Oak Tree

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Photo by Andrew Ruiz on Unsplash

Its aged roots like umbilical cords
never severed,
still pushing into the womb
of their earth mother.

Its stalwart trunk
at the centre of the dancing
leaves, belled
with acorns.

Its free splay of limbs
that invite
no posturing of the soul,
human or not.

The buried questions
that find their way here,
some even answered
in a mutely mysterious way.

This is the great oak
whose address I remember
whose gnarly throne of silence
I ascended once in a dark hour

when the moon, with a fatherly hand,
drew an amazing gasp
of stars
down around my shoulders:

the light by which the bark of my body
listened, then became the listening
of lobed leaves
for more than wind or rain,

became the long roots
longing,
until I too reached from the earth that held me,
with praising hands.

This is a poem from my first chapbook “Stealing Eternity”.

Lovers In The Lobby

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Photo by Ryan Graybill on Unsplash

My poem “Lovers In The Lobby” is now up at Blue Heron Review. Many thanks to editor Cristina Norcross for including it in this themed summer issue: Aspects of Love. My poem is second to last, so there’s a lot of scrolling; you can read it here.

Along the way, please also read my good friend Mike Lewis-Beck’s poem “Purple Love” – wonderful to find ourselves in the same issue! And there are some stunning photos accompanying the poems too!

“Clear Night Over Treadwell Bay” – Nominated for Best of the Net 2017

Photo by Luca Baggio on Unsplash

A couple of hundred miles up the coast
two weeks into a summer of cruising
we end our day of fishing with a movie.
But the shouting and shooting carve sharp
initials into the tree-deep silence here,
so I step outside, right onto the glittering
dance floor of an olive-black sky
on a clear, good night. My mind whirls,

words falling far away, then my fears,
then even the best of the best in me, all
dwarfed by this lavish sprinkling of stars:
confetti of the gods, tossed long ago upon
a lifted veil—marrying me now to the
faintest glimmer of worlds beyond ours.
I gaze, it seems forever, a moth burning
to remember a dream wings can’t forget.

I am thrilled to have this poem nominated for the Best of the Net 2017 Anthology by editor Cristina Norcross of the Blue Heron Review, where it appeared July 2016!

Haiku Favourites

Photo by NeONBRAND on Unsplash

 

She bangs her son’s runners together,
turns them over.
Sand falls and falls.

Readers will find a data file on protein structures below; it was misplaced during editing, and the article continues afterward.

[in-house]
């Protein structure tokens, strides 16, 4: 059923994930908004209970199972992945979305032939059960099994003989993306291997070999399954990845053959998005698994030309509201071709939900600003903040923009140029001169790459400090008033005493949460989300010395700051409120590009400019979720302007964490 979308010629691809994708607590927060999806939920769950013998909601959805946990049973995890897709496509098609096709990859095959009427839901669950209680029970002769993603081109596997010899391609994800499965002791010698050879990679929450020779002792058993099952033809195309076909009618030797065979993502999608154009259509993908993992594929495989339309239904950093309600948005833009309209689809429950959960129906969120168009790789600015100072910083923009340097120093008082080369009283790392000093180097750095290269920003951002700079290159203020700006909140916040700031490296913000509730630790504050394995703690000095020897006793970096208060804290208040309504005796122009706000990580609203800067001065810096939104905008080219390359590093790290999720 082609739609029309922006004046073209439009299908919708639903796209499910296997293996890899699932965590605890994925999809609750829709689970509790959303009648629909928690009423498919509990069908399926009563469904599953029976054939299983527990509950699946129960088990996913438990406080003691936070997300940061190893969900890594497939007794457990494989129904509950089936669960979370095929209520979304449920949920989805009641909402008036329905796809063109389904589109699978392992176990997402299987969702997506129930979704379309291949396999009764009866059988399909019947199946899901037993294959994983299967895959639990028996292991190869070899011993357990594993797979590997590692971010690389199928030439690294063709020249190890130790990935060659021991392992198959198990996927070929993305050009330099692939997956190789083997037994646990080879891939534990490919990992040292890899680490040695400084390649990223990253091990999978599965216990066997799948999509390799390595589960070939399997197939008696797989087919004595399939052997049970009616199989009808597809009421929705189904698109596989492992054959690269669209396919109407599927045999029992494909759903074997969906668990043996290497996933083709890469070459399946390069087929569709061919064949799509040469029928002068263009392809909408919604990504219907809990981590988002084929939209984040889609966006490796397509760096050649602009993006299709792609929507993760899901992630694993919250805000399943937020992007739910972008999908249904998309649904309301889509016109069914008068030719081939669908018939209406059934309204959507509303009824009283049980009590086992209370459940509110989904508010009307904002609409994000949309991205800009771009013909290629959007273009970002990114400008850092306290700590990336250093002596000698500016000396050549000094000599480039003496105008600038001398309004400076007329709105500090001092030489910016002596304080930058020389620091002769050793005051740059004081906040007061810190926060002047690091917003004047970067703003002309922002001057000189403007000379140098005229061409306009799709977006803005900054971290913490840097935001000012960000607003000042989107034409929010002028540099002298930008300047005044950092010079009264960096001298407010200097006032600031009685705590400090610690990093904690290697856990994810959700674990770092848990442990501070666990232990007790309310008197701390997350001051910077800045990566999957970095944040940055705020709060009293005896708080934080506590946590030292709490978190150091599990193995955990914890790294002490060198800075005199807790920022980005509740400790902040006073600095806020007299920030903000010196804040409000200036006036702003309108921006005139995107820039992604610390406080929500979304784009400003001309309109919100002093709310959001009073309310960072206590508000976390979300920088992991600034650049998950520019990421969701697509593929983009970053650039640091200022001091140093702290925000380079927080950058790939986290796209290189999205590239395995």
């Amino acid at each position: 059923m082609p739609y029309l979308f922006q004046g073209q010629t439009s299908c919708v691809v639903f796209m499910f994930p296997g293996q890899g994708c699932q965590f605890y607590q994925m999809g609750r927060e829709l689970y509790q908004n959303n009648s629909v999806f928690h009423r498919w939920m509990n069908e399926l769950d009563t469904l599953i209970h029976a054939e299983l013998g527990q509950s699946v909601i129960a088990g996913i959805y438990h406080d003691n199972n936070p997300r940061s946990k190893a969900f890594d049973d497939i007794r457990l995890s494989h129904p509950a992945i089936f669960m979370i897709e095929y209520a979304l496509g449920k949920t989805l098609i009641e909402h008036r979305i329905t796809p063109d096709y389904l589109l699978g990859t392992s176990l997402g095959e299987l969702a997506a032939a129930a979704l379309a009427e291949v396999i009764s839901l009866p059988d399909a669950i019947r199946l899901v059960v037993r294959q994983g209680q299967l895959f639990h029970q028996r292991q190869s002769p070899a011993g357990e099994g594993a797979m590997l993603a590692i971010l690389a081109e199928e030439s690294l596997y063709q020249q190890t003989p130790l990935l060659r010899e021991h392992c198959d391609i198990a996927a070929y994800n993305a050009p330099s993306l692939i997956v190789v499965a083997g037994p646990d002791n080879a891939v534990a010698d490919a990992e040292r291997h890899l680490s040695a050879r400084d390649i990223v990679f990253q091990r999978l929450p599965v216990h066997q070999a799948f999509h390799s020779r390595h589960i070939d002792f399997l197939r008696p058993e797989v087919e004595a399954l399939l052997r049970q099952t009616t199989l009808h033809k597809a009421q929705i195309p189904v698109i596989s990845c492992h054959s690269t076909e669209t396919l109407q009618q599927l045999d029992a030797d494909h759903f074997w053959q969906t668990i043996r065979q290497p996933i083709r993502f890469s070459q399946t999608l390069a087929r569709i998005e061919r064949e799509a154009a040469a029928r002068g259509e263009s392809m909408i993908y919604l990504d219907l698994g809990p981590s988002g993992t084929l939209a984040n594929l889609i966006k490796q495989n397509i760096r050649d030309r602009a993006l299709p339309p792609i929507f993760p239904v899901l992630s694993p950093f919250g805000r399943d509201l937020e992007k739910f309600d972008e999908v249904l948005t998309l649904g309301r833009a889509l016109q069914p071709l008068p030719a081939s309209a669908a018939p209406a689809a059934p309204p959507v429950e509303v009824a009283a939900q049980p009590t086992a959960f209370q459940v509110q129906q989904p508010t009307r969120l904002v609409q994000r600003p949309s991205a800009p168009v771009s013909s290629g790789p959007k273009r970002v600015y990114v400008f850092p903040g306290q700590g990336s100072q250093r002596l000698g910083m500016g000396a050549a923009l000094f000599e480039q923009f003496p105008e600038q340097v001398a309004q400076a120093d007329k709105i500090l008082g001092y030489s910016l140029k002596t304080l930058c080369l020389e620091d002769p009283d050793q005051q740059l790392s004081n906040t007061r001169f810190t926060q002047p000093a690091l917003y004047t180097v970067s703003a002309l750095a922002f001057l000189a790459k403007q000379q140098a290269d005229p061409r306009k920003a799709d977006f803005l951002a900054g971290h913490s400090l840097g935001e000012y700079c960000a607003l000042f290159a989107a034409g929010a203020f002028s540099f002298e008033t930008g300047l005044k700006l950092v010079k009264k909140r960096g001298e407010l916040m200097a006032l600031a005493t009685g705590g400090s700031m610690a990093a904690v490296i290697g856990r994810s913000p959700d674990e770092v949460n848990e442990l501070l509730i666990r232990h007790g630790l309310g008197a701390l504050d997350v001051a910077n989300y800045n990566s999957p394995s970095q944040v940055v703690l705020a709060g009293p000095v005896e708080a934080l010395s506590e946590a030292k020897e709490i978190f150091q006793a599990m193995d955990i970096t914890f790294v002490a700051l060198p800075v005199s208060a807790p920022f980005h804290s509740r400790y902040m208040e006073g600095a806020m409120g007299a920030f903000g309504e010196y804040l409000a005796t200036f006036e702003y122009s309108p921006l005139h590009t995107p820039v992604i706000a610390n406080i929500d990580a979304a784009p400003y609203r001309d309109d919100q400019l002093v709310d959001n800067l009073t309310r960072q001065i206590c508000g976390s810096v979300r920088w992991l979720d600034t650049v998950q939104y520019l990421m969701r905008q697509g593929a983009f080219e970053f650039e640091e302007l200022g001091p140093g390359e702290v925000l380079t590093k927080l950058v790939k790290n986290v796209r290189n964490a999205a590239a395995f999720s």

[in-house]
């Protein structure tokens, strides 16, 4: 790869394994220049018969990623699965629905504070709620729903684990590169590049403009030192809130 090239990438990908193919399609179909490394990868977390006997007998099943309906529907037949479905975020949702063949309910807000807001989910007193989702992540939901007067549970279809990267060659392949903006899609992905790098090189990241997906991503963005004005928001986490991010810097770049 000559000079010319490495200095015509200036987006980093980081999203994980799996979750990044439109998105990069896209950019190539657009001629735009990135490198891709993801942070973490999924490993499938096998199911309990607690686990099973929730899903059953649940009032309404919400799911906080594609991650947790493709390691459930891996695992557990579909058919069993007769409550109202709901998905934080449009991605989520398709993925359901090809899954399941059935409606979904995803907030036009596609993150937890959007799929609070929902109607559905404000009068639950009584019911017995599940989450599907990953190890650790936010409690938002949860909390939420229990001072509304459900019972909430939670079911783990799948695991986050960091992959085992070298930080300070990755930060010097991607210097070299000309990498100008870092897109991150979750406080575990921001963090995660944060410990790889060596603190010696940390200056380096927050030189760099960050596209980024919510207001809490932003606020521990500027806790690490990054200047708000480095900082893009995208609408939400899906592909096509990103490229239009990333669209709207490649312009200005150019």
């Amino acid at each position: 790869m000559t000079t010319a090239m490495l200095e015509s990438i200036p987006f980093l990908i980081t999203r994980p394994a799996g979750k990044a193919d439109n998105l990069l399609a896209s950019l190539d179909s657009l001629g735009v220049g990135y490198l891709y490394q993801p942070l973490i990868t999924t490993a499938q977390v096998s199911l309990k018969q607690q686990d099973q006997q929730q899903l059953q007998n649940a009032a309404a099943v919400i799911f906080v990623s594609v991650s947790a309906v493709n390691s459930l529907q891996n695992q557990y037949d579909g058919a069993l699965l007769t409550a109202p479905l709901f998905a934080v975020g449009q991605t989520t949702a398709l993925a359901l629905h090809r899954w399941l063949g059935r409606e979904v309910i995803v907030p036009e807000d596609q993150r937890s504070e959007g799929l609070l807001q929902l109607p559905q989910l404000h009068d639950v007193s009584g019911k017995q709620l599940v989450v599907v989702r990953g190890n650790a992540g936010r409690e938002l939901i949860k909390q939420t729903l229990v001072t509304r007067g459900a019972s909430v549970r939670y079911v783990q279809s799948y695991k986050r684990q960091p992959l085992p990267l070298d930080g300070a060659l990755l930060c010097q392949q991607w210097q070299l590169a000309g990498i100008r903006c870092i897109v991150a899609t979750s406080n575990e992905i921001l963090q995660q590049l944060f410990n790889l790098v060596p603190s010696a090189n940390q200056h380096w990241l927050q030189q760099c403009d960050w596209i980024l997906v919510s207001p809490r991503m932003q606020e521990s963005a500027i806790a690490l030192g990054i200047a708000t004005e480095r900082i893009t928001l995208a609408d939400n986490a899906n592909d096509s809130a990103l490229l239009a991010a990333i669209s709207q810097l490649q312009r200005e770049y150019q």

***

roadside: all day,
teens in school uniforms
come, heap flowers

***

an old ladder
climbs a small embankment,
steps into the sky

***

in the glade’s cloaked silence
the shade-soaked song of
one bird plays

***

snapdragons clutched
by a rock wall:
mustard on an old man’s face

***

up from a cloud of gravel
peeks the half-moon
of a tire

***

opening the door:
a moth flutters in,
darkness too

***

the pen dips
into a small well of ink:
one by one, stars appear

***

Thought I’d change things up with a few haiku, first published in North Shore Magazine. I’ve missed writing them! More to come….

Radio Broadcast

Photo by Vincent Chin on Unsplash

Snowflakes feathering the trail
below the highway.  A young
fellow, toqued and sweatered,
strides out of the woods
where he has been camping
for some time.  Now on a search
for empty cans and bottles,
he asks me what I think
of last night’s news (which I,
watching American Idol, missed).

He tells me Iran warned the United
States it would feel the pain
if tough measures were imposed
against the Islamic Republic
for its nuclear program,
and ponders aloud the grave
possibility of a third world war
before drifting away,
back into his solitary life
which, like mine, lives
inside a bigger story
that is always ripe for change.

He knows the Earth he wants
to inherit, having made his
living room into a grove
of trees meadowed with stars,
stars loved more than priests
for their enduring benediction
of light, their twinkling
testaments of hope.
Trees whose raised roots
rope roughly into pews.
The ground that knows
no names, but keeps
a footprint.  Wind
that is a window.

The darkness humming
with a billion unheard voices
when a different congregation
is invited in.

This poem was first published by New Verse News in 2006 and then by
New Millennium Writings as an Honorable Mention in 2012.